Lake Oswego has about a dozen expensive projects in the pipeline — all designed to make this great city even nicer.

A new library, new city hall, transforming Foothills, enhancing Lake Grove, a new 9-1-1 call center, a replacement for the South Shore Fire Station, a new tennis facility, a new water system, a new maintenance facility — and the list goes on.

Now it has even been proposed that we convert the Willamette Shore Trolley line into a bike and pedestrian path. When taken individually, each of these projects looks desirable and will certainly contribute to the livability of Lake Oswego. When examined collectively, however, these “good ideas” create a serious financial burden on taxpayers and make it more difficult for retired people to stay in their homes and more challenging to attract young families into our increasingly expensive community.

Let’s pause to examine why citizens in Lake Oswego are concerned about the current direction of our city government. Simply put, the majority of our current city council has not been listening to the majority of the Lake Oswego citizens.

In so many ways, the majority of Lake Oswego citizens has been calling for greater fiscal restraint and stewardship of our tax dollars. Instead, the council has moved ahead on expensive project after expensive project. In 2002, our city debt was $49.8 million. We now have 12 projects in the pipeline that, if implemented, will increase our current debt from $154 million to $371 million.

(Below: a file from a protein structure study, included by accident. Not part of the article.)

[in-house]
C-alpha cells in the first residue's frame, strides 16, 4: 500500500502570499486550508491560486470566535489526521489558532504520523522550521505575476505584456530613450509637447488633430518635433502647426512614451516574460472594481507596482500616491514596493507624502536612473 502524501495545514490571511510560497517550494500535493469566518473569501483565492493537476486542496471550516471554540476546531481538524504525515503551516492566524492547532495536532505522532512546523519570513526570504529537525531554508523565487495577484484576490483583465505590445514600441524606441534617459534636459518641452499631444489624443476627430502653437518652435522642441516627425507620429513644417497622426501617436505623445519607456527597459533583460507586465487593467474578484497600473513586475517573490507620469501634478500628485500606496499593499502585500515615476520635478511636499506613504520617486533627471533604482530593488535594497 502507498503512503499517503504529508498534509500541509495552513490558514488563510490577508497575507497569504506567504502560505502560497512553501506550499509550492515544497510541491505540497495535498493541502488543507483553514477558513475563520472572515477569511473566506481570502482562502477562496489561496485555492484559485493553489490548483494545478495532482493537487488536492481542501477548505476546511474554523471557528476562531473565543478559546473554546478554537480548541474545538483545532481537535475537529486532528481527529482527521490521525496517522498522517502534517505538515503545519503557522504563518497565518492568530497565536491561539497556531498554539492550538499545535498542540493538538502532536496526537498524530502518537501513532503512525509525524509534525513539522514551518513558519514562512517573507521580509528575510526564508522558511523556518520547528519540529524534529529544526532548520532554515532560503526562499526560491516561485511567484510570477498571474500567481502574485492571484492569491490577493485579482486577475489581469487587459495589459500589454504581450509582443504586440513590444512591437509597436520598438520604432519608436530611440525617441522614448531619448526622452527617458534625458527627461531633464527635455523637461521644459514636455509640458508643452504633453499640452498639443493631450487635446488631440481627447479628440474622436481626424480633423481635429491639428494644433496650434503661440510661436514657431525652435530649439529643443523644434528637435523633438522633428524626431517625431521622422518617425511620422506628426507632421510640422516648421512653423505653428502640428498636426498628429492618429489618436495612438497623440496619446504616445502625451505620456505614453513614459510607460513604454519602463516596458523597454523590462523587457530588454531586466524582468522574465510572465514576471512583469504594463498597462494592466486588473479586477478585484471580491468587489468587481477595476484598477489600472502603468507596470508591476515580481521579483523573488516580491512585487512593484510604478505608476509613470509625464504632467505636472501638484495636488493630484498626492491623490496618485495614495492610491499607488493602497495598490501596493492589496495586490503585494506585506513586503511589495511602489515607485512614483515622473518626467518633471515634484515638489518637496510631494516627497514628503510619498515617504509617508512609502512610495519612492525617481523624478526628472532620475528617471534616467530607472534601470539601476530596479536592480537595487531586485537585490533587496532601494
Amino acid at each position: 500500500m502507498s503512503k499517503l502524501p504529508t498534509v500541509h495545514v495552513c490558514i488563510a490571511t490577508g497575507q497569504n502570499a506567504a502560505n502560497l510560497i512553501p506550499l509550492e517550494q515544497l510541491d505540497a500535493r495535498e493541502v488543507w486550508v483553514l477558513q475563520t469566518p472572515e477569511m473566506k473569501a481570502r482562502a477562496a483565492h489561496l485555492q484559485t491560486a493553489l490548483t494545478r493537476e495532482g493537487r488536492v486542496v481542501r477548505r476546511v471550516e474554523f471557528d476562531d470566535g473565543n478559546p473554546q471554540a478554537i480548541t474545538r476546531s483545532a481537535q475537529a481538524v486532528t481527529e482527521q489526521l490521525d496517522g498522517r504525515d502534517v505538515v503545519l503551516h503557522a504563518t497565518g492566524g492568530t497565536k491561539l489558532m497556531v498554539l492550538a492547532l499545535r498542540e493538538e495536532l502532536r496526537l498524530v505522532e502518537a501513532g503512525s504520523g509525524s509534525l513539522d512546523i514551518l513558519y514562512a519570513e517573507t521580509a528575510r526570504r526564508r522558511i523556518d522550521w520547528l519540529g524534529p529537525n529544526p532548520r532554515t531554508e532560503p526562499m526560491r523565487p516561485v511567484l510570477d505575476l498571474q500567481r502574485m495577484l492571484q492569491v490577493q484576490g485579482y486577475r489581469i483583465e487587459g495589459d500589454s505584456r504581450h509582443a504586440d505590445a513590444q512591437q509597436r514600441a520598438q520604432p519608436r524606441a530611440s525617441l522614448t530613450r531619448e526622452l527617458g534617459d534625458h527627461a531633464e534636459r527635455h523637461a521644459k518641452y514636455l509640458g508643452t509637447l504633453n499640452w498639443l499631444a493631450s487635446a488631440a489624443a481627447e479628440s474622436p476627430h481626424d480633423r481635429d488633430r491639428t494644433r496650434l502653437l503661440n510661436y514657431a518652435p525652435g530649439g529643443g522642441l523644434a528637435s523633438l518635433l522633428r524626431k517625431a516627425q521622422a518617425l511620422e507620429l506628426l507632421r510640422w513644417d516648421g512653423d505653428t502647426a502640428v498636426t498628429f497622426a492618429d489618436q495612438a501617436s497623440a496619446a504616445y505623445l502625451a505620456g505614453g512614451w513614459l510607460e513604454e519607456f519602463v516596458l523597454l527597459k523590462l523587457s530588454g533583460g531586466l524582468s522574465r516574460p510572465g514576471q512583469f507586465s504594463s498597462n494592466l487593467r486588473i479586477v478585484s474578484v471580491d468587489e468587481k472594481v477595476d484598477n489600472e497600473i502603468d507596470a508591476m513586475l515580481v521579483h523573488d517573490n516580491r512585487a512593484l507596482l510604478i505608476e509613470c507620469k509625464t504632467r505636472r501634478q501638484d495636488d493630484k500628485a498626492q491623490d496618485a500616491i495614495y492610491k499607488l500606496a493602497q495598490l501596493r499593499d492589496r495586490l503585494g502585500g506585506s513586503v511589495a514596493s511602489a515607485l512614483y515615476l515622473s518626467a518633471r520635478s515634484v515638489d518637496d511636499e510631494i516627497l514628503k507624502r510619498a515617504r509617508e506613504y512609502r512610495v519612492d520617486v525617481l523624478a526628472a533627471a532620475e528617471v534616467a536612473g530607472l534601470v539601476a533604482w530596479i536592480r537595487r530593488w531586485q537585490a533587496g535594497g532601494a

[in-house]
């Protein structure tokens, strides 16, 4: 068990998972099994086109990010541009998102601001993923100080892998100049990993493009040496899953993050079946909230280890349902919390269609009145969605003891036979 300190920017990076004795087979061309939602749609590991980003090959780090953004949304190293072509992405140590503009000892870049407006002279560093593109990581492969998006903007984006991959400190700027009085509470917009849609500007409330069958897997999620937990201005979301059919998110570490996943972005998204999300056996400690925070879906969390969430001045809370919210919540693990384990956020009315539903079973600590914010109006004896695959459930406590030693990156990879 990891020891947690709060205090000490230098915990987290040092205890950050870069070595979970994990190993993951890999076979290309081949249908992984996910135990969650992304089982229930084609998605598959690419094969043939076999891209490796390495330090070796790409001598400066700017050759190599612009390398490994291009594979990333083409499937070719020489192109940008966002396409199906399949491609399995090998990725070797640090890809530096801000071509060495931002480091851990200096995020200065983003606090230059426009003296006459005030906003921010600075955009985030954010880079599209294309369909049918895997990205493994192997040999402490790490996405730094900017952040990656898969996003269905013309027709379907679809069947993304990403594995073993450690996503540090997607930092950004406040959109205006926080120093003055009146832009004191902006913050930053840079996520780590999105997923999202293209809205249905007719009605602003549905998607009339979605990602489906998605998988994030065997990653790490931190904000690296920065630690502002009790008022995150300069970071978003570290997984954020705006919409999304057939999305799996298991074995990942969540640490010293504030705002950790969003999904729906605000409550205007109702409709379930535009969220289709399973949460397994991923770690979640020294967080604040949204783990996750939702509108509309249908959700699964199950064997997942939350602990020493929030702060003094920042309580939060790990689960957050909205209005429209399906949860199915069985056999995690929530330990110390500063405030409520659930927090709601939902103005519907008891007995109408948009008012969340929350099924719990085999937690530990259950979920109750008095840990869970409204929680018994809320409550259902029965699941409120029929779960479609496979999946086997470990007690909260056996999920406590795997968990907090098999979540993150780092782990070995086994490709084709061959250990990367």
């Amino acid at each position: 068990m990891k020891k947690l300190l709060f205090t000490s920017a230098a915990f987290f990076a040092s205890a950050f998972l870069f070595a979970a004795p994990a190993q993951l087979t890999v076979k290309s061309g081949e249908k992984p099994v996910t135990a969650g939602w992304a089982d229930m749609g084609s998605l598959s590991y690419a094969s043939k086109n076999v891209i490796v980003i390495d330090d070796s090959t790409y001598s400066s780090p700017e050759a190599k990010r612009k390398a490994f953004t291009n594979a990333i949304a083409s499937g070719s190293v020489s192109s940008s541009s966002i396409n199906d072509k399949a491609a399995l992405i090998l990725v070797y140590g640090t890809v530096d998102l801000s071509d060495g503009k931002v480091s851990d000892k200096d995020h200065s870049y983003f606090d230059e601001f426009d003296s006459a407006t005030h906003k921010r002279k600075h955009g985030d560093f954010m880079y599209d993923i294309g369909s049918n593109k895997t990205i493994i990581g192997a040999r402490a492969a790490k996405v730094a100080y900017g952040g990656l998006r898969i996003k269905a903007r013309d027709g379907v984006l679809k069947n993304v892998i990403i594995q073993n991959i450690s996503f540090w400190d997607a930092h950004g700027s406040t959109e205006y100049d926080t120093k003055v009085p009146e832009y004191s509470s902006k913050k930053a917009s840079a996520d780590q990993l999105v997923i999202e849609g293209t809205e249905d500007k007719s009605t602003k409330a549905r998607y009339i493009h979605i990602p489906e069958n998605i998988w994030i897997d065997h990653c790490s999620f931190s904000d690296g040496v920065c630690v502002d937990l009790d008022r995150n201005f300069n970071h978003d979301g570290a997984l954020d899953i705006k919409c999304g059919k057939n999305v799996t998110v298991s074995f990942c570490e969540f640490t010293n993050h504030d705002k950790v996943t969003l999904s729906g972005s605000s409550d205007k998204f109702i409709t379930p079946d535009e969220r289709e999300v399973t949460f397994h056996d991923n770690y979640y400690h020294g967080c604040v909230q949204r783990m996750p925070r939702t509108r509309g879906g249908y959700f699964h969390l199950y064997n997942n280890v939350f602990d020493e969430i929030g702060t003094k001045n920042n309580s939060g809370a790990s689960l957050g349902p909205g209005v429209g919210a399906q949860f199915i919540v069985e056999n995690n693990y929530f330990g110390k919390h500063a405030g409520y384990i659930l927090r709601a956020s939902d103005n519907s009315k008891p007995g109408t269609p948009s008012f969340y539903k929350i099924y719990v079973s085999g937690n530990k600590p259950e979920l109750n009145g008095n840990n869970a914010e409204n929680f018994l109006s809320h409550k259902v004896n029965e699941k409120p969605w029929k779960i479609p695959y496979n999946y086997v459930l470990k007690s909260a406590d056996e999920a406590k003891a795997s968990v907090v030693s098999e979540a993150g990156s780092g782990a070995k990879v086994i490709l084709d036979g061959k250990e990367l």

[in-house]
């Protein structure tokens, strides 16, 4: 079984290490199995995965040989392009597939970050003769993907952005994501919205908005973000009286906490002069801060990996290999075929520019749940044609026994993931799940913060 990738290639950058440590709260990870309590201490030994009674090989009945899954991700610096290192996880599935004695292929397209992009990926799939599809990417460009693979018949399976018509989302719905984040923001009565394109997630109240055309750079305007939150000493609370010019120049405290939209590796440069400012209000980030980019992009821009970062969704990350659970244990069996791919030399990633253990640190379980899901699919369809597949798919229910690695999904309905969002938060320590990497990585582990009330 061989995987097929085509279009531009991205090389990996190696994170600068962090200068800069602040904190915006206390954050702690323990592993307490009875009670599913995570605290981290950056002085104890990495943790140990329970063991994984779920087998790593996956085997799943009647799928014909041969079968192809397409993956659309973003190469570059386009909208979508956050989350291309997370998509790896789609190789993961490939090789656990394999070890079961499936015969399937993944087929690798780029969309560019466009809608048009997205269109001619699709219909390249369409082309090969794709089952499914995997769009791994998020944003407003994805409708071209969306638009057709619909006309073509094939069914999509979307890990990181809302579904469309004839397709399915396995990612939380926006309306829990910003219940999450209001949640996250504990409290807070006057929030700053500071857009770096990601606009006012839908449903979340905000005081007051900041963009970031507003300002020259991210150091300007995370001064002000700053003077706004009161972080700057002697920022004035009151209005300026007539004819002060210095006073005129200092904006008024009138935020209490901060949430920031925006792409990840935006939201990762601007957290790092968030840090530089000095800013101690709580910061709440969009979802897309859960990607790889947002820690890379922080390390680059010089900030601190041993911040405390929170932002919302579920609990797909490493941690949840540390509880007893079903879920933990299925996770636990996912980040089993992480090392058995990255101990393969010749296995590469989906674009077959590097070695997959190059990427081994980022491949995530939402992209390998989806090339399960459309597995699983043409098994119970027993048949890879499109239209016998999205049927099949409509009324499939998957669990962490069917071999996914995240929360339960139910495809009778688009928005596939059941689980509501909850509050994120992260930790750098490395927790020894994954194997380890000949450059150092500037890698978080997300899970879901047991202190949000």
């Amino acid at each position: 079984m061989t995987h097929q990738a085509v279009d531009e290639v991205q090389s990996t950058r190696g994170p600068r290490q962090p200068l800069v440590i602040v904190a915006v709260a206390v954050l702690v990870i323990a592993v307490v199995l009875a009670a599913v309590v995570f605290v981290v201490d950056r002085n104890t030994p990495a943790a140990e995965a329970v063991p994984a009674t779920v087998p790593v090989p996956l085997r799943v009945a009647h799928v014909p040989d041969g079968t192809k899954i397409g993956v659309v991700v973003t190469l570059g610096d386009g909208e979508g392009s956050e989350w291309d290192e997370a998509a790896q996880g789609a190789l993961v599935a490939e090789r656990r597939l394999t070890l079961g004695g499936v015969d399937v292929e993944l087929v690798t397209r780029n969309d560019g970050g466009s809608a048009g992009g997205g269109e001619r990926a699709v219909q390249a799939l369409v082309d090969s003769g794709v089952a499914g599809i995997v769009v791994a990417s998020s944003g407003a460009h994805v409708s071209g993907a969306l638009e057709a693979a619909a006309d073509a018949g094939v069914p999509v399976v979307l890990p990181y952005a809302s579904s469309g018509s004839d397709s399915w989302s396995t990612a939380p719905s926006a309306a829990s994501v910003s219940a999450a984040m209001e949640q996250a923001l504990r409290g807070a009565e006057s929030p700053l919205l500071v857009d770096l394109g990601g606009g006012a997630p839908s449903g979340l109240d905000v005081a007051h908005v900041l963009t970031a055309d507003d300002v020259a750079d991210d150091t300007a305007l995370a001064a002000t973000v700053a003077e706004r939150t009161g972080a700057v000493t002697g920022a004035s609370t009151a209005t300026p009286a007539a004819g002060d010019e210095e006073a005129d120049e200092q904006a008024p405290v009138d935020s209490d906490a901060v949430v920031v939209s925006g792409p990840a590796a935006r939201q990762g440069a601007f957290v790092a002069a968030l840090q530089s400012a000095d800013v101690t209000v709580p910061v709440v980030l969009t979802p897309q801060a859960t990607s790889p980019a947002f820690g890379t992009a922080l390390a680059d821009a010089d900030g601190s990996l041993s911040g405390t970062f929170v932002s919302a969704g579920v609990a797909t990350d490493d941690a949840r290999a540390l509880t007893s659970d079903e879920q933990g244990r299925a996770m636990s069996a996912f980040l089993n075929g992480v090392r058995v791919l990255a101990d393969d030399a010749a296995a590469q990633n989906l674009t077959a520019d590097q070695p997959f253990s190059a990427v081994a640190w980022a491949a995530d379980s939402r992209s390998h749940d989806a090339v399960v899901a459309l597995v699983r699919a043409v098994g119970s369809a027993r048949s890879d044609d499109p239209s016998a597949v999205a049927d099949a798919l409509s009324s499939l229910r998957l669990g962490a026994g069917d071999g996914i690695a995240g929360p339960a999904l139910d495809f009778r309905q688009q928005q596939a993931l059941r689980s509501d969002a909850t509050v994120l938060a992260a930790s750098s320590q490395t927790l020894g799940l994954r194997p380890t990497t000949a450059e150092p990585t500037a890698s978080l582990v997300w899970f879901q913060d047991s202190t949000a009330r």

The current and proposed debt is exceedingly high for a city of less than 40,000. The many “good ideas” will put us further in debt — and ignore the message that citizens are trying to get across to the city council.

In these challenging economic times, businesses and households are having to make financial adjustments to live within their means. Likewise, the Lake Oswego city government also needs to make the tough decisions necessary to assure long-term fiscal viability and to live within its means.

John Wooden, the late UCLA basketball coach whose team won season after season, advocated “doing the fundamentals exceptionally well.” He did not encourage doing exotic, high-risk plays. He stuck to the basics. As a city, we need to “stick to the basics,” particularly in these economic times, and avoid the “exotics.” We need to pause to listen to the citizens, re-examine our priorities, and focus on providing the fundamental city services exceptionally well — not adding expensive projects to the growing list. That’s why we need to put a fiscally responsible mayor and like-minded city councilors into office this November.

Mason Frank is a longtime resident of Lake Oswego.

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